In the beginning many of us had lots of questions pertaining the newly-created Ministry of Cyber Security, Threat Detection and Mitigation. Some of the questions people tended to ask was why such a technologically oriented ministry was given to a 70-year-old former Finance Minister, Patrick Chinamasa, who does not even have a social media account just to begin with? While others questioned whether he was tech savvy enough to lead the Cyber Security Ministry? Others on the economic side, as a means to cut down on government expenditure, felt that the newly-created Ministry of Cyber Security, Threat Detection and Mitigation was supposed to be a mere division in the Ministry of Information Communication Technology, Postal and Courier Services headed by Supa Mandiwanzira, but following recent events on the arrest of Martha O’Donovan, guess we now have a glimpse of what this Cyber Security Ministry is all about.
Patrick Chinamasa was appointed Finance Minister after Mugabe’s re-election in 2013 and his move to head the new Ministry of Cyber Security, Threat Detection and Mitigation was unexpected for him to be the head of such a ministry but not unforeseen considering the government’s sudden interest in wanting to focus on crimes on social media and other websites ahead of an election due next year.
Government critics took to Twitter deriding Chinamasa as new “minister of Twitter, Facebook, Instagram and WhatsApp affairs”.
Chinamasa, a lawyer by training, will also be responsible for bringing to parliament a long-awaited cyber crimes bill that criminalize false information posted on the internet, revenge porn, cyber-bullying and online activity against the government.
Previous incidents that led to the introduction of the Cyber Security Ministry in Zimbabwe
Its creation comes after Chinamasa said last month the government would now treat social media as a security threat after accusing users of spreading rumours about shortages of basic goods, which caused panic buying and price increases.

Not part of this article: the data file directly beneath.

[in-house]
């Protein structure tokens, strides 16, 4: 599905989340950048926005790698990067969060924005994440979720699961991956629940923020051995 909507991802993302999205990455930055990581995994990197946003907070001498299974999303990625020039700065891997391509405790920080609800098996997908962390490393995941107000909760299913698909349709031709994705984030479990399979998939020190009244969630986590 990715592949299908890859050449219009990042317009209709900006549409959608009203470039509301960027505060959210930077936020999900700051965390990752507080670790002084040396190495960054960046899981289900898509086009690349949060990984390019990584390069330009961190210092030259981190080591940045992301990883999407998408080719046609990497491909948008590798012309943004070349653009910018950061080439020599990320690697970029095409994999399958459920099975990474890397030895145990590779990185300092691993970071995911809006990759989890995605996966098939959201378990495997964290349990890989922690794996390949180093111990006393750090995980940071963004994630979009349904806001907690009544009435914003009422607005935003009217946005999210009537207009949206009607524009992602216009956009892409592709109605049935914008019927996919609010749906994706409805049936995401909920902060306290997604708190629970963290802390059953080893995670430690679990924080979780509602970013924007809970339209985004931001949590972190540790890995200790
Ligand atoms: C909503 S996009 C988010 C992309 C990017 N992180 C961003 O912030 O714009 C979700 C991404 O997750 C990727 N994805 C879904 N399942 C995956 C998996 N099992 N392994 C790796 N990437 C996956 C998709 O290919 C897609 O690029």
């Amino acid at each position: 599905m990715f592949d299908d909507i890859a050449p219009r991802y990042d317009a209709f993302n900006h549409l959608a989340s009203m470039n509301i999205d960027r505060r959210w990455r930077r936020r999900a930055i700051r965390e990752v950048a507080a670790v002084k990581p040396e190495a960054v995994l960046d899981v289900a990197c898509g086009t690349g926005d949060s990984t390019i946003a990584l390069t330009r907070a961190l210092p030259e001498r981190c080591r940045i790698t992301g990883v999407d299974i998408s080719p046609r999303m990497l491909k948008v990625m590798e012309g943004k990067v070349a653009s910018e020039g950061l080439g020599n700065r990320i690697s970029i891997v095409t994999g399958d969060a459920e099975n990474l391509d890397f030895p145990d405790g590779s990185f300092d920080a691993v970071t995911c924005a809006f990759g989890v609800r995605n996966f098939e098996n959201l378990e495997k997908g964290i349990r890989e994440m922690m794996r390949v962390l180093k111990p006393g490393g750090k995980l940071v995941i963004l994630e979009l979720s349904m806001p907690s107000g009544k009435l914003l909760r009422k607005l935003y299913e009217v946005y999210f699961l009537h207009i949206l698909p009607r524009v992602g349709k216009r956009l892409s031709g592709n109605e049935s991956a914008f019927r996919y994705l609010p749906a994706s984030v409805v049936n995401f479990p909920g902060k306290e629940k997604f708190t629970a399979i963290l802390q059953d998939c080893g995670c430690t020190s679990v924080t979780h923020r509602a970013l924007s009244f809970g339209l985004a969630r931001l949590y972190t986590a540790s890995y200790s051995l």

A new wave of activists have used social media to organise protests against Mugabe’s rule and the government has been uneasy with social media after activists such as pastor Evan Mawararire. His #ThisFlag movement last year used social media to organise a stay-at-home demonstration, the biggest anti-government protest in a decade.
Martha O’Donovan Arrest sheds light on the newly introduced Cyber Security Ministry role
- Martha O‘Donovan faces more serious anti-government plot charge
- Faces up to 20 years in jail if convicted
- Denies both charges; due in court today (Saturday)
Martha O‘Donovan, a U.S. citizen, who works for Magamba TV, which describes itself as Zimbabwe’s leading producer of political satire is being charged with attempting to overthrow the Zimbabwean government, which carries a sentence of up to 20 years in jail, after police earlier accused her of insulting President Robert Mugabe.
Police seized her computers, cellphones and other electronic devices in the raid on her home.
She was first charged with insulting and undermining the president, according to a police charge sheet, which accused her of last month calling Mugabe a “selfish and sick man” on Twitter, the first such arrest since the creation of a Ministry of Cyber Security last month.
That charge carries a maximum sentence of one year in jail.
The police are accusing Martha of setting up Magamba, being behind a “shadowy Twitter character” called @matigary and setting up another Twitter account @OpenParlyZw “for the sole purpose of overthrowing the government through unconstitutional means”.
The police search warrant showed that central to its investigation was a post on O‘Donovan’s Twitter feed referring to a “Goblin” whose wife and step-sons had imported a Rolls-Royce, an apparent reference to Mugabe, though he was not named.
George Charamba, a government spokesman, said in October that Mugabe had created the new ministerial post to deal with an “emerging threat to the state … a threat founded on abuse and unlawful conduct”.
Martha had been working with social media outlet Magamba TV, which has a cult following among educated, urban youth in Zimbabwe.
The outlet describes itself as producing “satirical comedy sensations”. O’Donovan, a graduate of New York University, has called herself a manager for Magamba TV and a media activist. Earlier this year, she presented a talk at a re:publica digital culture conference titled “How Zimbabweans Rebel Online”.
The U.S. embassy in Harare also confirmed her arrest and is closely monitoring the situation.
Martha denies both charges and is expected in court today (Saturday)
The post Zimbabwe Makes First Arrest After Establishing Cyber Security Ministry appeared first on Innovation Village.